As I was browsing the web a few days ago, I started noticing that every time I scrolled down on the mouse wheel, Chrome would zoom the page to 90%.

At first I thought Ctrl was stuck, but after rebooting and testing a bit, I found out that it was not the problem. The culprit was a util I use called KatMouse

This I found after searching and finding this post

Michael Uttley writes at the Google product forums:

It looks like the zooming issue is related to mouse scrolling freeware. From seeing the comments below about “KatMouse”, I took a look at a tool I run called “WizMouse.” The purpose of these tools is to allow scrolling windows without focusing on them. Settings can be changed in these to fix the problem.

Resolutions:

KatMouse (per nsx82): Add class: Chrome_WidgetWin_1, and under the settings tick option: “Window  has scrolling wheel support?” (try checked first)

WizMouse (per JoPa Mi): Uncheck “Enable mouse wheel for applications without mouse wheel support”

Last night, I was exporting a video I’ve been working on. And since I’ve lately become very interested in color correction in video, I was not very pleased to see that the black level in the video was shifted to brighter, as I played it back in VLC.  It looked like the black was clipped at broadcast levels. In short, it looked like the black was set to (R,G,B) (16, 16, 16) instead of the (0, 0, 0) that I had be working towards.

Searching the web I found lots of people having problems with gamma in mp4/h264 files from Premiere exported with QuickTime, but I didn’t use QuickTime, and a gamma shift wouldn’t move the black level. I also tried a different codec, and so my thoughts started to shift towards VLC.

It turns out that VLC was partly the problem. In my search I found this blog entry by Ben Krasnow which pointed me in the right direction.

In the NVIDIA Control Panel you can go to “Adjust video color settings”, “How do you make color adjustments”, I chose “With NVIDIA settings”, clicked the “Advanced” tab, and set the dynamic range to Full.

Or, in VLC I could go into Tools | Preferences | Video  and disabled “Use hardware YUV->RGB conversion”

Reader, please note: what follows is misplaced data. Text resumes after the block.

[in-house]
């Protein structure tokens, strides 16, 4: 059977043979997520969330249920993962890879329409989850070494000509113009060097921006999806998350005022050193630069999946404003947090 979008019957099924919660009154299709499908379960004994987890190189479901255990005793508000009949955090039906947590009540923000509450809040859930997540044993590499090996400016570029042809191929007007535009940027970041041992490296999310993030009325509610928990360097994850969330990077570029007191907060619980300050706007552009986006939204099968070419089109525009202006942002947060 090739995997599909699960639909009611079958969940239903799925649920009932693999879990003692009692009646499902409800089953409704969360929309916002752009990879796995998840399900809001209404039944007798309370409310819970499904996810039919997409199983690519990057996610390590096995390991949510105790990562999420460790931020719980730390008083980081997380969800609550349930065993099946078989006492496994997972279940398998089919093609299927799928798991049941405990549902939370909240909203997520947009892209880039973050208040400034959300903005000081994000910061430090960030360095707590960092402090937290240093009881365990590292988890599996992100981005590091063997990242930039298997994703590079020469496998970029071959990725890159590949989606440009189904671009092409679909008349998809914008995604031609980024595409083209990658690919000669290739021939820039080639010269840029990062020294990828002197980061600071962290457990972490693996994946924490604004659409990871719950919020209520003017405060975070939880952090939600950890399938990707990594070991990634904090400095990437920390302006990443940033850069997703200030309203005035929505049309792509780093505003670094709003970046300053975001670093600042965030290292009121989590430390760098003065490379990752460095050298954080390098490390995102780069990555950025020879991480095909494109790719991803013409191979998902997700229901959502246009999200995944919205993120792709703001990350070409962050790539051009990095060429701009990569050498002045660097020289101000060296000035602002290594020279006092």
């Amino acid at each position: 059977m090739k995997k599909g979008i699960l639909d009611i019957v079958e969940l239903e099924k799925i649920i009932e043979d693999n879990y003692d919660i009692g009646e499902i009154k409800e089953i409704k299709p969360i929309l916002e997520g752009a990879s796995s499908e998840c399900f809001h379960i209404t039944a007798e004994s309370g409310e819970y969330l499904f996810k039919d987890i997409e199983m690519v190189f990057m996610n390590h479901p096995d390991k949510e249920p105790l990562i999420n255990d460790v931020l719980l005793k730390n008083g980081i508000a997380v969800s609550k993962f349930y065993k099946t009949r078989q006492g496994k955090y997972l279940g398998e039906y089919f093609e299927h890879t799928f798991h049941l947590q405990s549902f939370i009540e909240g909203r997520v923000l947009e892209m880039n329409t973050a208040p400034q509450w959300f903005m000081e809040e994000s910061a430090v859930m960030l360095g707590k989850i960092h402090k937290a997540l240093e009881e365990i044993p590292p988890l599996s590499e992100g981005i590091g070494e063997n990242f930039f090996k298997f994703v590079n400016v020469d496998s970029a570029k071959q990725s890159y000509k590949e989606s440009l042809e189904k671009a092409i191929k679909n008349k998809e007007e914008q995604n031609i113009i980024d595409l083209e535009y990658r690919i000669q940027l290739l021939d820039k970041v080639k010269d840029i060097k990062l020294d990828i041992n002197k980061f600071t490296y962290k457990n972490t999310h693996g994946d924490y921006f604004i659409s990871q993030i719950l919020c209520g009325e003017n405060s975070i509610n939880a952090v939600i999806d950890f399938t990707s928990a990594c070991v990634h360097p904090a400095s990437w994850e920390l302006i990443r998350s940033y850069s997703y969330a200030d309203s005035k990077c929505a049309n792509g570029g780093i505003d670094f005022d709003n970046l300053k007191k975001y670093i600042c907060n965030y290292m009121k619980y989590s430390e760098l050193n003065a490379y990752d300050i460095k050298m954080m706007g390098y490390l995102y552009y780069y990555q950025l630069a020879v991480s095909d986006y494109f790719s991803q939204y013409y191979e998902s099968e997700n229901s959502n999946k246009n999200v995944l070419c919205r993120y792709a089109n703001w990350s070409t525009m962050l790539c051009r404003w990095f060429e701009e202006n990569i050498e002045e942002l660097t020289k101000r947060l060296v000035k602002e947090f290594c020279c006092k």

Seems like VLC is not capable to tell the NVIDIA drivers that it wants the full range, and so the driver clamps it to broadcast safe.

I made a small utility in Max4Live to display the frequency of the note played.
It also displays the frequency four octave above and below, in addition the note name, and the midi number.

Not a big deal, but can be useful in certain situations, to avoid having to do the math yourself.

I was trying to set up mingw/msys with freeglut and Glew, to be able to do some programming in OpenGL. None of the instructions I found seemed to be just right, so I’ve tried to document the steps I needed to get it to work.

Get the latest mingw-get-inst from SourceForge (tested with mingw-get-inst-20120426):
http://sourceforge.net/projects/mingw/files/Installer/mingw-get-inst/

Run it, and install all the packages.

Open up an msys shell window. Unpack freeglut, and configure, build and install with the following commands:

./configure --with-x=no --prefix=/mingw
make
make install

Download the source from Glew (tested with 1.9.0):

http://glew.sourceforge.net/

Unpack in the msys shell, and build and install with the following commands:

make
make GLEW_DEST=/mingw install

That should have you up and running.

Some tutorials and stuff will tell you to link against library names that’s not quite right in mingw.

I built the first example from here: http://en.wikibooks.org/wiki/OpenGL_Programming/Modern_OpenGL_Introduction

with the following command:

g++ triangle.c -lglut -lglew32 -lopengl32 -o triangle

Hope this is of any use.

I have used Processing with an external editor for years now, and I relied heavily on the “use external editor” option in the IDE. That option is now gone, and has been replaced by a command line option instead.

At first the removal of that option annoyed me, but it has grown on me after I managed to set it up properly.

To set it up in Notepad++ you have to install a plug-in called NppExec. That can be done with the plugin manager.

When that is done, open up the source file for a Processing sketch, and press F6.

As command enter:

C:\path\to\processing\processing-java.exe --run --force --sketch="$(CURRENT_DIRECTORY)" --output=c:\temp\p5 Just change it to point to the correct path, and for output have some temporary folder set up. Works like a charm As I was also tipped about Sublime Text on Twitter after posting this, I decided to try it out. I sat up a new build system with the following lines: { "cmd": ["C:\\path\\to\\processing\\processing-java", "--sketch=$file_path", "--run", "--output=c:\\temp\\p5", "--force"] }

Which also seems to work very well. As for how that editor is, I guess I will find out.

For The Gathering 2012 there is a music compo which requires you to only make music using the provided VSTi, called SaneStation.

Using it in Ableton Live, and conform to the rules in the compo might be a bit tricky, so I will try my best to describe how to set it up.

I presume you have been able to download and install the VSTi yourself, and that you see it in the VST-list in Ableton Live.